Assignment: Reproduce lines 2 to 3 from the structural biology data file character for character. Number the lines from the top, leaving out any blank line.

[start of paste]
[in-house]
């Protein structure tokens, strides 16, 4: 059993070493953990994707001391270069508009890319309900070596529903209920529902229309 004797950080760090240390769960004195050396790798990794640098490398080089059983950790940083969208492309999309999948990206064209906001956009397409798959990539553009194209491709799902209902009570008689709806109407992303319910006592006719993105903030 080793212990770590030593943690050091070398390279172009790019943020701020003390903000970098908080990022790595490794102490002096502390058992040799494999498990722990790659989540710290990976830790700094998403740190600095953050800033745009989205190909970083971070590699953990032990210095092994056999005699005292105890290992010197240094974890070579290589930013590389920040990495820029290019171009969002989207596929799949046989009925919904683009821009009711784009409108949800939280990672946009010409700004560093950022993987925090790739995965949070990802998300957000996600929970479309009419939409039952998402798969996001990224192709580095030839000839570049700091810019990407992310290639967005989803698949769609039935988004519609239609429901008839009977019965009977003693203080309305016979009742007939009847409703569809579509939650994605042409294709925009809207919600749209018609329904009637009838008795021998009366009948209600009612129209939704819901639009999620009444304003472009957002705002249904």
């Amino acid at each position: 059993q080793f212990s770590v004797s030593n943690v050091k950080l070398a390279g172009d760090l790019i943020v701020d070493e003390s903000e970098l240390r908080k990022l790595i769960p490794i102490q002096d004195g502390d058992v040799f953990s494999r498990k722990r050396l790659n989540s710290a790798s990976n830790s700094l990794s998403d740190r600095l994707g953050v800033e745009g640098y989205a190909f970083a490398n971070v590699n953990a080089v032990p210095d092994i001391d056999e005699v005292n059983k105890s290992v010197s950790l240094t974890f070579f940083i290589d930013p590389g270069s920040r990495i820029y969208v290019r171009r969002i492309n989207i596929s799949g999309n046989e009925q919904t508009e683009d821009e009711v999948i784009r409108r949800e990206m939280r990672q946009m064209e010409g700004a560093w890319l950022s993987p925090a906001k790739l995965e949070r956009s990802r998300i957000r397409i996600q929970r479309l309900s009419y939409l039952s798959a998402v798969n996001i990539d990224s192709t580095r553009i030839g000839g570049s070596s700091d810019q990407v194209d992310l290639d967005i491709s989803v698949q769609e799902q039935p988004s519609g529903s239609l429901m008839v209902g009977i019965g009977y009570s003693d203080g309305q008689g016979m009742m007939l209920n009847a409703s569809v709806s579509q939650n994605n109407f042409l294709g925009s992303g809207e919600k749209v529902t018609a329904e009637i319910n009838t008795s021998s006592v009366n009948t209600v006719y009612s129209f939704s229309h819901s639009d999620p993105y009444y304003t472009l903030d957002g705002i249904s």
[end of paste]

């Protein structure tokens, strides 16, 4: 059993070493953990994707001391270069508009890319309900070596529903209920529902229309 004797950080760090240390769960004195050396790798990794640098490398080089059983950790940083969208492309999309999948990206064209906001956009397409798959990539553009194209491709799902209902009570008689709806109407992303319910006592006719993105903030 080793212990770590030593943690050091070398390279172009790019943020701020003390903000970098908080990022790595490794102490002096502390058992040799494999498990722990790659989540710290990976830790700094998403740190600095953050800033745009989205190909970083971070590699953990032990210095092994056999005699005292105890290992010197240094974890070579290589930013590389920040990495820029290019171009969002989207596929799949046989009925919904683009821009009711784009409108949800939280990672946009010409700004560093950022993987925090790739995965949070990802998300957000996600929970479309009419939409039952998402798969996001990224192709580095030839000839570049700091810019990407992310290639967005989803698949769609039935988004519609239609429901008839009977019965009977003693203080309305016979009742007939009847409703569809579509939650994605042409294709925009809207919600749209018609329904009637009838008795021998009366009948209600009612129209939704819901639009999620009444304003472009957002705002249904």
């Amino acid at each position: 059993q080793f212990s770590v004797s030593n943690v050091k950080l070398a390279g172009d760090l790019i943020v701020d070493e003390s903000e970098l240390r908080k990022l790595i769960p490794i102490q002096d004195g502390d058992v040799f953990s494999r498990k722990r050396l790659n989540s710290a790798s990976n830790s700094l990794s998403d740190r600095l994707g953050v800033e745009g640098y989205a190909f970083a490398n971070v590699n953990a080089v032990p210095d092994i001391d056999e005699v005292n059983k105890s290992v010197s950790l240094t974890f070579f940083i290589d930013p590389g270069s920040r990495i820029y969208v290019r171009r969002i492309n989207i596929s799949g999309n046989e009925q919904t508009e683009d821009e009711v999948i784009r409108r949800e990206m939280r990672q946009m064209e010409g700004a560093w890319l950022s993987p925090a906001k790739l995965e949070r956009s990802r998300i957000r397409i996600q929970r479309l309900s009419y939409l039952s798959a998402v798969n996001i990539d990224s192709t580095r553009i030839g000839g570049s070596s700091d810019q990407v194209d992310l290639d967005i491709s989803v698949q769609e799902q039935p988004s519609g529903s239609l429901m008839v209902g009977i019965g009977y009570s003693d203080g309305q008689g016979m009742m007939l209920n009847a409703s569809v709806s579509q939650n994605n109407f042409l294709g925009s992303g809207e919600k749209v529902t018609a329904e009637i319910n009838t008795s021998s006592v009366n009948t209600v006719y009612s129209f939704s229309h819901s639009d999620p993105y009444y304003t472009l903030d957002g705002i249904s």